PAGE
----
Cloves, and Laurel Leaves, or other Herbs. The bel Fili
thus prepar'd are Sturgeon and Tunny.
FISH, confider'd as a Food, makes a conliderable Article
in the Furniture of the Table; and the Breeding, Feeding,
Catching, Uec. thereof makes a peculiar Art of no fmall
Moment in the Oeconomy of a Gentleman's Houfe and
Garden.
To this relate the Ponds, Stews, 0c. described in their
proper Places. See POND, STEW, .C.'
Some General Rules and Obfervations on the fame Sub-
je&t, may not here be unacceptable.
tO. For the .Breeding of Fiji, the Quality of the Pond,
Water, bec. proper for this end, is Ccarce determinable by
any certain Symptom, or Rule: For Come very promifing
Ponds do not prove Serviceable that way. One of the beit
Indications of a fEreeding9 Pond, is when there is good Store
of Rulh, and Grazing about it, with gravelly Shoals; fuch
as Horfe-ponds ufually have: So that when a Water takes
thus to Breeding, with a few Milters and Spawners, two or
three of each, a whole County may be ilock'd in a Ihorr
Time.
Eels and Pearch are of very good Ufe, to keep down the
Stock of Fijb%; for they prey much upon the Spawn and
Fry of bred Fiji, and will probably defiroy the Superfluity
of them.
As for Pike, Pearch, Tench, Roach, Lec. they are ob-
ferv'd to breed in almost any Waters, and very numeroufly;
only Eels never breed in fanding Waters, that are without
Springs; and in fuch are neither found, nor inireafe, but
by putting in: Yet where Springs are, they are never wan-
ting, tho' not put in. And which is mofi 1irange of all, no
Perfon ever faw in an Eel the leafl Token of Propagation,
either by Milt, or Spawn; fo that whether they breed at
all, and how they are produc'd, are Queftions equally my-
fierious, and never yet refolved.
20. For the Method of Feeding Fijb, take the following
Remarks. x. In a Stew, thirty or forty Carps may be kept
from Oaober to March, without Feeding; and by fifh-
ing with Tramels, or Flews in March, or April, you may
take from your great Waters, to recruit the Stews: But
you muff not fai to feed all Summer, from March to Oc-
tober again, as conflantly as cooped Chickens are fed; and
'twill turn to as good an Account.
a. The Conflancy and Regularity of ferving the Fij%, con-
duces very much to their well eating and thriving.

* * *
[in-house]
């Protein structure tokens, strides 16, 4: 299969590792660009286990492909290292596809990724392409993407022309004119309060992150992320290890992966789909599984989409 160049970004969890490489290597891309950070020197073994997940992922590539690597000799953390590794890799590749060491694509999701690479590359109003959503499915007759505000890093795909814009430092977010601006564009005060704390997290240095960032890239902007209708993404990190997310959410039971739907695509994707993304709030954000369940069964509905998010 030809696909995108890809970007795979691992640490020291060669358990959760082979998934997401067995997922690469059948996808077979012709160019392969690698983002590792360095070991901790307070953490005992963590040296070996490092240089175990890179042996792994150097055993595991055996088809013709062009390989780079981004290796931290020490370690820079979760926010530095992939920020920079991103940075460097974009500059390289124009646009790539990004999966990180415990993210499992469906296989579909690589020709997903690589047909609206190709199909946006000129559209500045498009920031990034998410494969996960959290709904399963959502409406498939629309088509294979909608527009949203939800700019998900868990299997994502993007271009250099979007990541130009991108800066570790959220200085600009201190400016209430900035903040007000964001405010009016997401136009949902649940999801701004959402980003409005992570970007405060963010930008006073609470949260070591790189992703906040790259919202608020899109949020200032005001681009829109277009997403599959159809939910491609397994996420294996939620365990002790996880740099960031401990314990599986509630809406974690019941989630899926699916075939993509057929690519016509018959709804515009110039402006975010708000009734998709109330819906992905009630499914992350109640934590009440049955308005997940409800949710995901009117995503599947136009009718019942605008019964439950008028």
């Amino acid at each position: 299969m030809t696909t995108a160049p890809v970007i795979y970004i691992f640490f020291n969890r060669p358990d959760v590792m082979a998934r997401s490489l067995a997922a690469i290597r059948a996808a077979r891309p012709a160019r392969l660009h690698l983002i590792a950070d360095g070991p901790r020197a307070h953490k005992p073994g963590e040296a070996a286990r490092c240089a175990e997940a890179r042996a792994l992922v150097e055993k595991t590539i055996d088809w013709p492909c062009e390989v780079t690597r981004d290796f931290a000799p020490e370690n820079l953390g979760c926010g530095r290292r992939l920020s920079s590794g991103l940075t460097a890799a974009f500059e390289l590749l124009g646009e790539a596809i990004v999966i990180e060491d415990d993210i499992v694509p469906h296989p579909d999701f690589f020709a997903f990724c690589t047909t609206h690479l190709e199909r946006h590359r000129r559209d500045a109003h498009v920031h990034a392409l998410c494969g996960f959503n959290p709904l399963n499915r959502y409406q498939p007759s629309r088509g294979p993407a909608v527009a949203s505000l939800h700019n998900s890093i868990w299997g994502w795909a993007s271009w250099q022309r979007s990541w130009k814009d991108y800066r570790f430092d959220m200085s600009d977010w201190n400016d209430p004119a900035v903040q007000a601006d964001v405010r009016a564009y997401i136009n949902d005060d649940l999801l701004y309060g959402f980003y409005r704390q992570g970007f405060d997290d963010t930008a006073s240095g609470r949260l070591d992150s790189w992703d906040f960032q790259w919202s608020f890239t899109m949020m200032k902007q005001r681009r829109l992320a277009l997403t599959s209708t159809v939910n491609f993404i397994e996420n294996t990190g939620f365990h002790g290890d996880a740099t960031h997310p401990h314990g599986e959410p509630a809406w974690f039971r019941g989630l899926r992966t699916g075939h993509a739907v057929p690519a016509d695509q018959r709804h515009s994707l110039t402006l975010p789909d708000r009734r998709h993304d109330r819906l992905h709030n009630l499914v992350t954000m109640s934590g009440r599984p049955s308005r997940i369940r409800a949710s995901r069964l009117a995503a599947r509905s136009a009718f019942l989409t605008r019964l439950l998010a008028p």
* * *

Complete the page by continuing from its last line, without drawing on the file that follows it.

3. Any fort of Grain boiled, is good to feed with, especially
Peafe and Malt, coarfe ground: The Grains after Brewing,
while frefh and fweet, are very proper- but one Bufhel of
Malt not brew'd, will go as far as two of Grains: Chippings
of Bread, and Orts of a Table fBeep'd in Tap-droppings of
firong Beer, or Ale, are excellent Food for Carps. Of thef.
the Quantity of two Quarts, to thirty Carps, every Day, is
fufficient: And fo fed Morning and Evening, is better
than once a Day only.
There is a fort of Food for Fib, that may be called ac-
cidental, and is no lefs improving than the bell that can
be provided5 and this is, when the Pools happen to re-
ceive the Walh of Commons, where many Sheet have Pa-
flure, the Water is enrich'd by ther Soil, and wUll feed a
much greater Number of Carps, than otherwifo it would
do: And farther, the Dung that 1alIs fiom Cattel handing
in Water in hot Weather, is alfo a very great Nourilhment<
to FSA.
The belt Food to raifePikes to an extraordinary Patne{f,
is Eels; and without them 'tis not to be done, but in a long
Time: Setting thefe afide, fmall Perches are the bell Meat.
Breams put into a Pike-pond, breed exceedingly, and are
fit to maintain Pikes; 'which will take care they do not en-
creafe over-much: The numerous, Fr of Roaches and
Rouds, which come from the greater Pools into the Pike-
Quarters, will likewife be good Diet, for them.
Pikes in all Streams, and Carps in hungry-fpring  Wa-
ters, being fed at certain Times, will come up, and take
their Meat almoft from your Hand.
The beft Feeding-place is toward the Mouth of the
Pond, at the Depth of about half a Yard; for by that
means the 'Dee' Will be kept clean and neat; the Meat
thrown into the *ater, without other Trouble, will be pick,4
p   bathe Ih, and nothing be loll: Yet there arc fe
Icesect.r giving them Food, efpecially Pefie; asa:re
Board let down with Meat on it.-
Wben Fit are fed in the larger Pools or
their Numbrs are great, Malt boited, or
the begl Food. Thus Carps may: 1 fed 3ai l     a
e      V0PW